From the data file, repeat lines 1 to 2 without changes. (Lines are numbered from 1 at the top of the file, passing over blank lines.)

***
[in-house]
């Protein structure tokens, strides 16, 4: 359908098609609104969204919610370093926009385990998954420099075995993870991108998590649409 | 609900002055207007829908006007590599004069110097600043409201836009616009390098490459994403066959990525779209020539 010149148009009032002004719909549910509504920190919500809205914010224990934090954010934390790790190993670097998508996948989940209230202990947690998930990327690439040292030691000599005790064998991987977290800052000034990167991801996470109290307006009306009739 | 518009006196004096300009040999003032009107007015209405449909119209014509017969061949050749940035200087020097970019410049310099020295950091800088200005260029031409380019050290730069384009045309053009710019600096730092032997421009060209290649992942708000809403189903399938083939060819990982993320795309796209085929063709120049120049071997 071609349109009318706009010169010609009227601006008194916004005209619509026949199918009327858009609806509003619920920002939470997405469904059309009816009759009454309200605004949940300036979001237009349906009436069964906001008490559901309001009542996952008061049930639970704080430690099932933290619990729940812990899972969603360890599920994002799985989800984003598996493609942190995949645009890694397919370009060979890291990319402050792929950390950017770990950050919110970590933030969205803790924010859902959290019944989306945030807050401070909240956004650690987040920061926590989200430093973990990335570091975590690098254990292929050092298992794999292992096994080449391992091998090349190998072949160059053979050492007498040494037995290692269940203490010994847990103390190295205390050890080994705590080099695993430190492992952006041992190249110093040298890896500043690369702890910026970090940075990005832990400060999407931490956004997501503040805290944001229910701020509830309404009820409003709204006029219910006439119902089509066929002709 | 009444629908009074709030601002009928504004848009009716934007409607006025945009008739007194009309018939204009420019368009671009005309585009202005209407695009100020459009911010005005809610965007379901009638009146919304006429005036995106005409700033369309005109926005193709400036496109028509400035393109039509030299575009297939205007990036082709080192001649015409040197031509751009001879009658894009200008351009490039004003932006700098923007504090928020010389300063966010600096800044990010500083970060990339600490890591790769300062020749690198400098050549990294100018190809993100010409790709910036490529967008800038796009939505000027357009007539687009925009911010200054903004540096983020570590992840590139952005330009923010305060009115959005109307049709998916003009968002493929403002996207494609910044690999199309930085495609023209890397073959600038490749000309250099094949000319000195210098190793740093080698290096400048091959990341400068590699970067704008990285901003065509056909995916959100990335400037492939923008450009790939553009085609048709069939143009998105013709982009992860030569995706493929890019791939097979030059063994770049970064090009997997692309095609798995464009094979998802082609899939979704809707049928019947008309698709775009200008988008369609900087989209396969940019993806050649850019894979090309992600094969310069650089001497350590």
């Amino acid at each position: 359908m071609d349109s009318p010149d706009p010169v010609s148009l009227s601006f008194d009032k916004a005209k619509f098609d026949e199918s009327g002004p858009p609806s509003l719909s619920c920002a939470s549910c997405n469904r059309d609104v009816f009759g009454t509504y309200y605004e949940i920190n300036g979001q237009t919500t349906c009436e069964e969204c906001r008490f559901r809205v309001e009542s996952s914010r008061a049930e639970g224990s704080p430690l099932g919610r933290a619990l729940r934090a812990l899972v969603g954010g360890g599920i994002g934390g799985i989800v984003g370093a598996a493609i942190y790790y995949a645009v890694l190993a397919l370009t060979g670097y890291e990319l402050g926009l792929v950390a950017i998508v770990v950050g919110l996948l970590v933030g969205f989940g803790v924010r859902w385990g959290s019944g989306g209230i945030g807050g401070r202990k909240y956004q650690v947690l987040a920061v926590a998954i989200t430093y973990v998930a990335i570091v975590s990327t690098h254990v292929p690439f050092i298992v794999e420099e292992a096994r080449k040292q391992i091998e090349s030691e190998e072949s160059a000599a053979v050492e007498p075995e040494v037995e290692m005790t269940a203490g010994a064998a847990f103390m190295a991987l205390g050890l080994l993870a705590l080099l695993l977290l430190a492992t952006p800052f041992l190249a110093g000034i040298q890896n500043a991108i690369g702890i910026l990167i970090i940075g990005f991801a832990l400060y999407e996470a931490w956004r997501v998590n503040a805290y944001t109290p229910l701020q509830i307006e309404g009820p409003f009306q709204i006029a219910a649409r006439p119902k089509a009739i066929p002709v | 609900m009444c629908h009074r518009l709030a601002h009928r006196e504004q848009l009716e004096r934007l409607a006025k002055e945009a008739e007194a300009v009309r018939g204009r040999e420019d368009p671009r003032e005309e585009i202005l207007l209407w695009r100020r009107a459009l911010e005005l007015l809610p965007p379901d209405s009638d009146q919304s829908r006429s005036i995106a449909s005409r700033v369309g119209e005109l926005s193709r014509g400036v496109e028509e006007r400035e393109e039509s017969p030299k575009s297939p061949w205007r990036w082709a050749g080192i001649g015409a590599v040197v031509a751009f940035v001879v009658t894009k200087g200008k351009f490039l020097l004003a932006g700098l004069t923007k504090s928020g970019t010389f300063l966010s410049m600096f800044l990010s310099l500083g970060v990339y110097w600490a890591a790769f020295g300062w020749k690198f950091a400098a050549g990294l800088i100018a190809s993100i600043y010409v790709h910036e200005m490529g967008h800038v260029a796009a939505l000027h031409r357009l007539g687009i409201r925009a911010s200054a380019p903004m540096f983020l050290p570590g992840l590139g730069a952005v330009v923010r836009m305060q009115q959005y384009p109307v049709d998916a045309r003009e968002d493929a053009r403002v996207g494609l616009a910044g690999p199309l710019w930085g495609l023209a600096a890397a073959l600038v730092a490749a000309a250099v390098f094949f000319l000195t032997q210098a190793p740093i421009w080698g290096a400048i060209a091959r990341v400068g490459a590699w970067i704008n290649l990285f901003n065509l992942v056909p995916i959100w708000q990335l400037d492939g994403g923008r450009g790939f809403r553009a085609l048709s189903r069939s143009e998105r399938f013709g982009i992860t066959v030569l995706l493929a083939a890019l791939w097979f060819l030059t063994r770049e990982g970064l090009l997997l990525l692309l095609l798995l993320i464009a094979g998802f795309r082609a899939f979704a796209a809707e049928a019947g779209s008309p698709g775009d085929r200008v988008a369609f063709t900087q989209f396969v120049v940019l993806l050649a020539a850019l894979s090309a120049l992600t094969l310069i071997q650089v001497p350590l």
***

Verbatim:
[in-house]
């Protein structure tokens, strides 16, 4: 359908098609609104969204919610370093926009385990998954420099075995993870991108998590649409 | 609900002055207007829908006007590599004069110097600043409201836009616009390098490459994403066959990525779209020539 010149148009009032002004719909549910509504920190919500809205914010224990934090954010934390790790190993670097998508996948989940209230202990947690998930990327690439040292030691000599005790064998991987977290800052000034990167991801996470109290307006009306009739 | 518009006196004096300009040999003032009107007015209405449909119209014509017969061949050749940035200087020097970019410049310099020295950091800088200005260029031409380019050290730069384009045309053009710019600096730092032997421009060209290649992942708000809403189903399938083939060819990982993320795309796209085929063709120049120049071997 071609349109009318706009010169010609009227601006008194916004005209619509026949199918009327858009609806509003619920920002939470997405469904059309009816009759009454309200605004949940300036979001237009349906009436069964906001008490559901309001009542996952008061049930639970704080430690099932933290619990729940812990899972969603360890599920994002799985989800984003598996493609942190995949645009890694397919370009060979890291990319402050792929950390950017770990950050919110970590933030969205803790924010859902959290019944989306945030807050401070909240956004650690987040920061926590989200430093973990990335570091975590690098254990292929050092298992794999292992096994080449391992091998090349190998072949160059053979050492007498040494037995290692269940203490010994847990103390190295205390050890080994705590080099695993430190492992952006041992190249110093040298890896500043690369702890910026970090940075990005832990400060999407931490956004997501503040805290944001229910701020509830309404009820409003709204006029219910006439119902089509066929002709 | 009444629908009074709030601002009928504004848009009716934007409607006025945009008739007194009309018939204009420019368009671009005309585009202005209407695009100020459009911010005005809610965007379901009638009146919304006429005036995106005409700033369309005109926005193709400036496109028509400035393109039509030299575009297939205007990036082709080192001649015409040197031509751009001879009658894009200008351009490039004003932006700098923007504090928020010389300063966010600096800044990010500083970060990339600490890591790769300062020749690198400098050549990294100018190809993100010409790709910036490529967008800038796009939505000027357009007539687009925009911010200054903004540096983020570590992840590139952005330009923010305060009115959005109307049709998916003009968002493929403002996207494609910044690999199309930085495609023209890397073959600038490749000309250099094949000319000195210098190793740093080698290096400048091959990341400068590699970067704008990285901003065509056909995916959100990335400037492939923008450009790939553009085609048709069939143009998105013709982009992860030569995706493929890019791939097979030059063994770049970064090009997997692309095609798995464009094979998802082609899939979704809707049928019947008309698709775009200008988008369609900087989209396969940019993806050649850019894979090309992600094969310069650089001497350590």